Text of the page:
Oct 12, 2011 Brenda rated it did not like it  ·  review of another edition
Shelves: couldnt-finish
I'm afraid I didn't enjoy this book at all. It was loaned to me by my son, he loved it, also his wife. And the many others who have reviewed it positively. But it's just not my sort of story!
May 19, 2015 Cărăşălu rated it really liked it  ·  review of another edition
I had a lot of fun reading this book, jumping from one mad share-house experience to another. It reminded me about dormitory life a little, but more insane. The diversity of characters is amazing, but most of them are episodic. This is what makes the book so easy to read: a lot of short stories, happenings, anecdotes, one after another, one crazy flatmate followed by an even crazier one, no space for pauses of normality. At times, I even felt a little envious of the author.

Anyway, it's not as go
Mar 13, 2015 Dot rated it did not like it  ·  review of another edition
Yuk. Disgusting stories of random bogans behaving badly. I couldn't force myself to finish this book (which rarely happens as I like to finish what I start).
Rachel Eldred
I vaguely remember watching the 2001 film ‘He Died With A Felafel In His Hand’, starring Noah Taylor. I say ‘vaguely’ because I was probably stoned at the time, my brain compromised in the memory department. I do remember, however, that it was strange. But, then, I like ‘strange’.

The book is less strange; more nostalgic. It made me laugh, but it also horrified me. I spent part of my 20s lost in the world of share accommodation, and it wasn’t pretty. Most of it was spent under the influence of dr
Ms Tlaskal
Mar 19, 2012 Ms Tlaskal rated it it was amazing  ·  review of another edition
I finished 'Leviathon' in January and wanted to check out what else he had written. This is a chronicle of his life in a series of share houses, interspersed with vignettes by people he has lived with. For a clean freak (which I am not) it makes stomach-turning reading; the rats and roaches, the fish finger 'cuisine' and the procession of seemingly pleasant flatmates who become weird once they soak into the unique emotional broth that each house seemed to become. It makes gripping yet queasy rea ...more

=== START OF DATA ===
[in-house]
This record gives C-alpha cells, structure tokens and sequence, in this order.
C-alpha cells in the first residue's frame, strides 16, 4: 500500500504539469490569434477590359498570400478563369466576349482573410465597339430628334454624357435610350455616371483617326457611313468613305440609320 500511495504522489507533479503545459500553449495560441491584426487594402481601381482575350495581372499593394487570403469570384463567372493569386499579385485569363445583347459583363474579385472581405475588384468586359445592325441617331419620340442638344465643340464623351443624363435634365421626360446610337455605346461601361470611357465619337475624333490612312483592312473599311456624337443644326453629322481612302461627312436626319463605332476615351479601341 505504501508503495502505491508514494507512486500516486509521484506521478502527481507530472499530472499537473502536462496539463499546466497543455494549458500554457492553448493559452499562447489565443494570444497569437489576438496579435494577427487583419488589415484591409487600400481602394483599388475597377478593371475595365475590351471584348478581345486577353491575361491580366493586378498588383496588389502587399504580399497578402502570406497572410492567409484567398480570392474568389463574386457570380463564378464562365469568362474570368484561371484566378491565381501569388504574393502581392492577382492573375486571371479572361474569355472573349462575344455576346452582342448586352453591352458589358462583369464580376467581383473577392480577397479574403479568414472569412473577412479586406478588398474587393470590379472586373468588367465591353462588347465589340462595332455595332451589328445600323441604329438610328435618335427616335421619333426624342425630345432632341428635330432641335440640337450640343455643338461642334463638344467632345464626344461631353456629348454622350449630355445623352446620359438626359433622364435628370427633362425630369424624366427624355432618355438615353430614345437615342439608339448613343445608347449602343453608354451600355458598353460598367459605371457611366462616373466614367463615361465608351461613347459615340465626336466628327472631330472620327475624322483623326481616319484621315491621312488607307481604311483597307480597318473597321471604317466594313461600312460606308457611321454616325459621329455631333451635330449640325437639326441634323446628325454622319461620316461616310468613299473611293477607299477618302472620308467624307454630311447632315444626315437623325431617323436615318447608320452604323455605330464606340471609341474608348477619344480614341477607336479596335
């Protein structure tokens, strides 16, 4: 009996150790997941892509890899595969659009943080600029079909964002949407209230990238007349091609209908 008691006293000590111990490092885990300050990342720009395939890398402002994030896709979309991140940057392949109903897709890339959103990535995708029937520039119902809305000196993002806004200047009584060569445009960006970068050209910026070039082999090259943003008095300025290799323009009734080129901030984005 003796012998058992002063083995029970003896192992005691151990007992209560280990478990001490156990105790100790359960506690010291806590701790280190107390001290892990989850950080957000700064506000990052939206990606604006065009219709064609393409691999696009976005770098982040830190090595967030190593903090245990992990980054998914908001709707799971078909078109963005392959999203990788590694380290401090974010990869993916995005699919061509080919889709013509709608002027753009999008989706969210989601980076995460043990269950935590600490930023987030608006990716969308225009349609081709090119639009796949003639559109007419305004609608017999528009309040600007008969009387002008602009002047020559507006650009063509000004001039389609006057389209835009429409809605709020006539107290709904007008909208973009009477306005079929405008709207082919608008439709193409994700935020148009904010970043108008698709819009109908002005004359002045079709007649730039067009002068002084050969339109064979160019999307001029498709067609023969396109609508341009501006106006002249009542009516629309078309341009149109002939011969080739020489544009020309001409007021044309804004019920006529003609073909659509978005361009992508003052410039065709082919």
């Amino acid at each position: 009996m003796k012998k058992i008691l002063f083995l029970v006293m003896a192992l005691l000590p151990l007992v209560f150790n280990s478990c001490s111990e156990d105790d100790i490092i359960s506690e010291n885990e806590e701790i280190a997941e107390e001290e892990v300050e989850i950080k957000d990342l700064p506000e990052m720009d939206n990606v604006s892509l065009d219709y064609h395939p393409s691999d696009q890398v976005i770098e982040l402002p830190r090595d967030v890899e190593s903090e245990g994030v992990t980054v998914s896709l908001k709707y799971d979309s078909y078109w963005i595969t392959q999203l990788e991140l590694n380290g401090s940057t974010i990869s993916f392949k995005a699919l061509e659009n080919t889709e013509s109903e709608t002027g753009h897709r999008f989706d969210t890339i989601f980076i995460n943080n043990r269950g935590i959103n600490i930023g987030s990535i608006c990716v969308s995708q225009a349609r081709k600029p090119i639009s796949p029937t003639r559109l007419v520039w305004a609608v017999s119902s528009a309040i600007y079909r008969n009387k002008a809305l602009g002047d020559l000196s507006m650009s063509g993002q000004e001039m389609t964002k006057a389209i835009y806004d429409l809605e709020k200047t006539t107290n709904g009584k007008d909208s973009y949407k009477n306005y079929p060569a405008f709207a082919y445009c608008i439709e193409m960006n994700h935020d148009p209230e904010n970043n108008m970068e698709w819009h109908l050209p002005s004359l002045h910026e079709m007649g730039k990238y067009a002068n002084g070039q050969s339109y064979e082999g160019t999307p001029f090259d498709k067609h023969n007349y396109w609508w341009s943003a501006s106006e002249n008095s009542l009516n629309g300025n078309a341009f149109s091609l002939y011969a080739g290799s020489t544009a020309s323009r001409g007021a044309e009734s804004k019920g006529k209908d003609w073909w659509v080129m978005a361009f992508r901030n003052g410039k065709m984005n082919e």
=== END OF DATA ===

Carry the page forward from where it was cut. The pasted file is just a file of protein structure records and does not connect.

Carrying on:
Apr 08, 2007 Galindo rated it really liked it  ·  review of another edition
A collection of anecdotes about sharing house in Australia. The title refers to the opening story of the narrrator finding his housemate on a bean bag "as cold as the felafel in his hand" from a heroin overdose. I laughed from cover to cover. It is uniquely Australian in its telling and humour. Having said that, I think any person would understand the experience and jocularity.
There are also blurbs from former house mates scattered throughout the book dispensing their wisdom. One of these was a
Amy Wallin
He Died With a Felafel In his Hand, is a collection of tales about share housing in Australia during the 1990’s. A time where you lived atop of a foot of garbage, men slept in tents in your living room, and at any given time expect – quote unquote – “nightclubbing bimbos who used their ankles for earrings.” I’m usually not a fan of non-fiction, and let me tell you why. It’s depressing as shit. I’m sorry, I don’t want to escape the loneliness of my couch to step into the world of a worse couc
Cheryl Anne Gardner
Very funny stuff. Birmingham knows how to turn a phrase.

Anyone who has experience house sharing has a story or two to tell, but these are over the top frightening and hysterical. This is outsider stuff, or as the author aptly named them: The Fringe Dwellers. Sounds like a horror movie, and some of these people are the weirdest monsters you'll ever have the pleasure of not knowing.

A fun and bizarre look at the edge of humanity.
Alejandro V. Betancourt